This is the month to be grateful and if you're on Facebook or Twitter it's hard to ignore. Everyday the people I know will state something they're grateful for. I think it's kind of sweet. It's made me think of the books I'm grateful for. The first one would have to be Watership Down by Richard Adams. I was in the 4th grade when I picked it up in the library. I still don't know why I did. It was HUGE compared to most things I'd read at the time. But I took it home and dove in and for the first time in my life I was dragged under. I was thrown into this new world of rabbits who had lives and loves and fears and adventures and I became one of those rabbits. I experienced everything as if I were right there and that's when I realized how magical books were. Words became powerful to me. No matter what I was going through or experiencing in my real life, I could grab a book, dive in and escape. And while I was escaping, I was learning and growing and becoming. I would have to say Watership Down was my gateway book. Because of that book, I was able to expand my mind and discover new worlds. That might sound cheesy, but nevertheless, the stinking truth. I also became a good judge of books. If a book can grab me and drag me under and keep me up until 3 in the morning, - that's a good book.
Another book I'm grateful for is, The Witch of Blackbird Pond by Elisabeth George Speare. This was my first introduction to historical fiction and I was hooked again. Thank you Elisabeth. My grasp of history through the ages has less to do with my history classes and more to do with the books I read that usually had a beautiful but intelligent and adventurous young woman. I owe a lot of my knowledge to those amazing writers who painstakingly researched historical data. And that was before computers.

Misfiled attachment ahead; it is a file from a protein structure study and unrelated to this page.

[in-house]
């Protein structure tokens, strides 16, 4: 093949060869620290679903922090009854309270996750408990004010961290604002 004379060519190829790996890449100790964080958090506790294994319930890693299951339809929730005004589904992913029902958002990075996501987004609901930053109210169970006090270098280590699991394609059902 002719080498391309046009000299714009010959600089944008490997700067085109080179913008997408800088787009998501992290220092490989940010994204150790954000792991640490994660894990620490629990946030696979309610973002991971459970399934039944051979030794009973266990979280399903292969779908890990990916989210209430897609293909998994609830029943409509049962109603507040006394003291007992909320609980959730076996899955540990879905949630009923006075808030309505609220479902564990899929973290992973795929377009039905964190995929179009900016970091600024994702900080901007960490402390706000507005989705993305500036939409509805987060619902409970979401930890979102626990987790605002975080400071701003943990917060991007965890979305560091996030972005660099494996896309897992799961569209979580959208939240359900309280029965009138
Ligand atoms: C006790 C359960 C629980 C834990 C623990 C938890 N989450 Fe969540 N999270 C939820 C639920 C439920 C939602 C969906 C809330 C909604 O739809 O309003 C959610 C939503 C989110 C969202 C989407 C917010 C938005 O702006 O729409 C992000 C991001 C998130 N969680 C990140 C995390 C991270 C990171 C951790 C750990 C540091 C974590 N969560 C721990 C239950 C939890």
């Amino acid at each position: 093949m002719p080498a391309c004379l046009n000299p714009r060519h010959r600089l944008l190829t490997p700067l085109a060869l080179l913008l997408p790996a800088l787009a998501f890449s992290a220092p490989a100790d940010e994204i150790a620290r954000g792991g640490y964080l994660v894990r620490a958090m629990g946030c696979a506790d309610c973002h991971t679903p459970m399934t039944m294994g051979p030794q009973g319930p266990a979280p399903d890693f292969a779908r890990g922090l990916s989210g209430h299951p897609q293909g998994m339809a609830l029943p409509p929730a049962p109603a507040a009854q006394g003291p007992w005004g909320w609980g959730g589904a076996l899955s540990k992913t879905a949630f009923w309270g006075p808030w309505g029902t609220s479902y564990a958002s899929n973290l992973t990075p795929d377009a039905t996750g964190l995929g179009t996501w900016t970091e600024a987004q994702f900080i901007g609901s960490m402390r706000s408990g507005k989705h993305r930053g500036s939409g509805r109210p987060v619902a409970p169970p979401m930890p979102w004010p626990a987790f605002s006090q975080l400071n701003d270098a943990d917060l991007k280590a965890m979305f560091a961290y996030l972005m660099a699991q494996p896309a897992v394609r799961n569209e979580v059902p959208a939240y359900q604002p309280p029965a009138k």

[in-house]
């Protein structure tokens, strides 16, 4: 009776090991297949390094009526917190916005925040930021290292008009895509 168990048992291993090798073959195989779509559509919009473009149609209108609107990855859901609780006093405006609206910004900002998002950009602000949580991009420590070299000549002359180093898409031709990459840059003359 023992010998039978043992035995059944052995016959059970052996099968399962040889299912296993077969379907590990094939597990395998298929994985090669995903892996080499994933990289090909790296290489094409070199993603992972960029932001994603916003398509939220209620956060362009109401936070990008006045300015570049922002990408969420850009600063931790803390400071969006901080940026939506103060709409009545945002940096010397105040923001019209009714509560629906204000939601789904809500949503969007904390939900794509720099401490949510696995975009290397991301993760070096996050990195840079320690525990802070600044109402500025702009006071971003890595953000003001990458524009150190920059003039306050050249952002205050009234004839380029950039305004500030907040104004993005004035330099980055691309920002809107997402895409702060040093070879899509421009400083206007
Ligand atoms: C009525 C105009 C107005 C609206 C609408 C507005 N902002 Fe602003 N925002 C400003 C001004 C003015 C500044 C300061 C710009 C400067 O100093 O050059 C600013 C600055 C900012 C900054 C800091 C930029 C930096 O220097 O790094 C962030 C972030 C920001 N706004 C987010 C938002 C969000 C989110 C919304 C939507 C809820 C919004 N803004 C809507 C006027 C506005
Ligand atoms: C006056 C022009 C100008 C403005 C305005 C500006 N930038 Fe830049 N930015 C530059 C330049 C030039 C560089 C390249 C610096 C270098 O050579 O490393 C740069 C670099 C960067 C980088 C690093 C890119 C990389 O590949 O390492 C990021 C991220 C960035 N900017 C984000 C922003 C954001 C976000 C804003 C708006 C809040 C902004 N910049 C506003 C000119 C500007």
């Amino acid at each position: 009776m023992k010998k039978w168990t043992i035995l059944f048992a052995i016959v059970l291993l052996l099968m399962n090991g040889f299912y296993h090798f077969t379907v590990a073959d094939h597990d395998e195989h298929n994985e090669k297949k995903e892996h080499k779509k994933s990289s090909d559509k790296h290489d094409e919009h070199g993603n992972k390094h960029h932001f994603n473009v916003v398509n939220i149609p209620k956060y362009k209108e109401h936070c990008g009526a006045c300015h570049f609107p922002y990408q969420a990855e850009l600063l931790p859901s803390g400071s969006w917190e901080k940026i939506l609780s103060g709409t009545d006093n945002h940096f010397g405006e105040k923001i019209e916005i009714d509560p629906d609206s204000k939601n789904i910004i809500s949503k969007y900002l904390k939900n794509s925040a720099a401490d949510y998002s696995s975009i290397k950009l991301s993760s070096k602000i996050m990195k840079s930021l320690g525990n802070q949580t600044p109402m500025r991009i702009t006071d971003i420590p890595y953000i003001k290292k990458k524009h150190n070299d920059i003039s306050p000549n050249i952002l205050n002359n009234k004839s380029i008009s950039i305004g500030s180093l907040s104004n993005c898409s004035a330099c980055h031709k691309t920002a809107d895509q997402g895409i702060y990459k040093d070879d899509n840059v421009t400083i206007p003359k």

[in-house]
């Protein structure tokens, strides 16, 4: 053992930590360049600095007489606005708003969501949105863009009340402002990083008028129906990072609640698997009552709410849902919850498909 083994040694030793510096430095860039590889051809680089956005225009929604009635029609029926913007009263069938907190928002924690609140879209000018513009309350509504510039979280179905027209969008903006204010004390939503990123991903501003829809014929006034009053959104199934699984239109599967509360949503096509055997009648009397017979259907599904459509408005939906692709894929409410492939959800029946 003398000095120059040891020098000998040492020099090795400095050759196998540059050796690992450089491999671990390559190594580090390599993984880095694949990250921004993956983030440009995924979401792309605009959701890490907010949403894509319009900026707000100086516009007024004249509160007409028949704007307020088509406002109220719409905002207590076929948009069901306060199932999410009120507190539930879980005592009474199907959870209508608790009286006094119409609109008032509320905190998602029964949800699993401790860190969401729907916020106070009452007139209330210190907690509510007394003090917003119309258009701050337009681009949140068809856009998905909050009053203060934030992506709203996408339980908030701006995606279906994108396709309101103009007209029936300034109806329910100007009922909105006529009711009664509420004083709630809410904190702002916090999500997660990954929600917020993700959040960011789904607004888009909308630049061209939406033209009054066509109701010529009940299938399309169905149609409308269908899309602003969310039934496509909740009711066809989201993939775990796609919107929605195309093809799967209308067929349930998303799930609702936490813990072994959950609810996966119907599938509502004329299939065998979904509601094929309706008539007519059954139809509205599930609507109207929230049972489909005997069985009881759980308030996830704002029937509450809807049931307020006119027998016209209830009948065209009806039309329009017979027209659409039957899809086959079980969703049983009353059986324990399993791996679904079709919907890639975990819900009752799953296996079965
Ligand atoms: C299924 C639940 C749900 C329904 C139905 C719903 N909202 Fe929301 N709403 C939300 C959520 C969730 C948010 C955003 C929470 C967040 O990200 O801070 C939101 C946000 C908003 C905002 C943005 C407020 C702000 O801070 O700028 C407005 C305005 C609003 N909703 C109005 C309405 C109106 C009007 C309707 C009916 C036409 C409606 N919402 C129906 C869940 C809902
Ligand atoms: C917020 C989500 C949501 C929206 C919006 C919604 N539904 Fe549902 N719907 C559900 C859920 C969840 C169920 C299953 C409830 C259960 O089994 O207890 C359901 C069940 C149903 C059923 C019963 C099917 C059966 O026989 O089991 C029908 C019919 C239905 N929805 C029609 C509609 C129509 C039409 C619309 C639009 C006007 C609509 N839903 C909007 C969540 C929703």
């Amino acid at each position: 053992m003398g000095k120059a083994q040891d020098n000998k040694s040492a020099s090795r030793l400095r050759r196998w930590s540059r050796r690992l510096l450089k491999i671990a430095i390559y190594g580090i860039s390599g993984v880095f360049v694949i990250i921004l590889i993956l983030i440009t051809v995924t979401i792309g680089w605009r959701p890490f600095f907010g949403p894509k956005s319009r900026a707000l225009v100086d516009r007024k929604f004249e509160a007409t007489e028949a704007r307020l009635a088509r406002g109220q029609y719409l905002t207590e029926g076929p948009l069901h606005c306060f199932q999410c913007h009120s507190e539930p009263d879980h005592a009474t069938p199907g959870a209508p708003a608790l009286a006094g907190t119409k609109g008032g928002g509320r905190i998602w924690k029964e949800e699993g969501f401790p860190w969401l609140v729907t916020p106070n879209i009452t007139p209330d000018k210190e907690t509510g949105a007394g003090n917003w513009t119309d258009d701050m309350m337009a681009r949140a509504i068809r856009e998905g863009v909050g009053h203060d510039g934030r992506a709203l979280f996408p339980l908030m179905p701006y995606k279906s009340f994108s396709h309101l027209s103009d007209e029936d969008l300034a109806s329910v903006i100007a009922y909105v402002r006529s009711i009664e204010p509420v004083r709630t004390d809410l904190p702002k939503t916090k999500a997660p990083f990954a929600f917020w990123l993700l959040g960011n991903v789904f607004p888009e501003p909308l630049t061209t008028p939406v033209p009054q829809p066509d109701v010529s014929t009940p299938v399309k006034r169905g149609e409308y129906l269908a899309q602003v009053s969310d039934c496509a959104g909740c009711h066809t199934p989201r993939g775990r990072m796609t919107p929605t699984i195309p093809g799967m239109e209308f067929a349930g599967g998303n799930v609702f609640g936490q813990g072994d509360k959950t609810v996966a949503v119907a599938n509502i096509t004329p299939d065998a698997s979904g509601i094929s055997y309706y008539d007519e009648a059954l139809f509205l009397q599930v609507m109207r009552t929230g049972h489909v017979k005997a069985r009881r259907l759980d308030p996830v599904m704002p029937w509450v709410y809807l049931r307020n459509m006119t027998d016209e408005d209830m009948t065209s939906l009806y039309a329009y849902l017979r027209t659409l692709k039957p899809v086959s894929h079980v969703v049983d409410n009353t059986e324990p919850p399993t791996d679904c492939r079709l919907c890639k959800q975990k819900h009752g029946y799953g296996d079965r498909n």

The next few books I'm grateful for are mine. I know, kind of egocentric, but I would be lying if I didn't mention it. I'm grateful for the first book I wrote, Forever Friends. This book didn't get published until much later in my career, but it was my first effort and it taught me that not just other people's words could pull me under, but my own could too. I grew up living and breathing other people's words and I'd had no idea that I could create with them as well. The knowledge that I could immerse myself into a world I created myself was exhilarating, exciting and completely mind blowing sometimes.
I'm grateful for my other published books too because each of them helped me through something in my life. Whatever I was dealing with, struggling with, hurting over or suffering through ended up in my books. My latest, Do Over, will always hold a special place in my heart for the healing it gave me. After my divorce, I had this hollow empty feeling that scared me. When I write, I pull from all of the emotions threatening to spill over. It's like taking a bucket, and dipping it into a surging, powerful river whipping by. But I felt more like a zombie than a life giving river. So when I tried to write - and this book started to pour out of me, I was shocked. I had no idea that my words could unlock the dam I'd placed on my emotions and let the river go free again. Words are powerful. Yours, mine, every one's. They heal, they hurt, they create and they change people. I'm so thankful for the good ones.
The last book(s) I'm grateful for would have to be the scriptures. And to me, that includes the Bible, The Book of Mormon, The Doctrine & Covenants and the Pearl of Great Price. I read them everyday, not because I'm supposed to, but because I need to. Reading the words of the prophets and of God grounds me, strengthens me and points me in whatever direction I need to go that day. In the midst of whatever storm is hanging around, I know that if I want to have peace, I read. And I'm pulled under and into a world where God is there. Who wouldn't want that every day?
So what books are you grateful for? I would love to hear.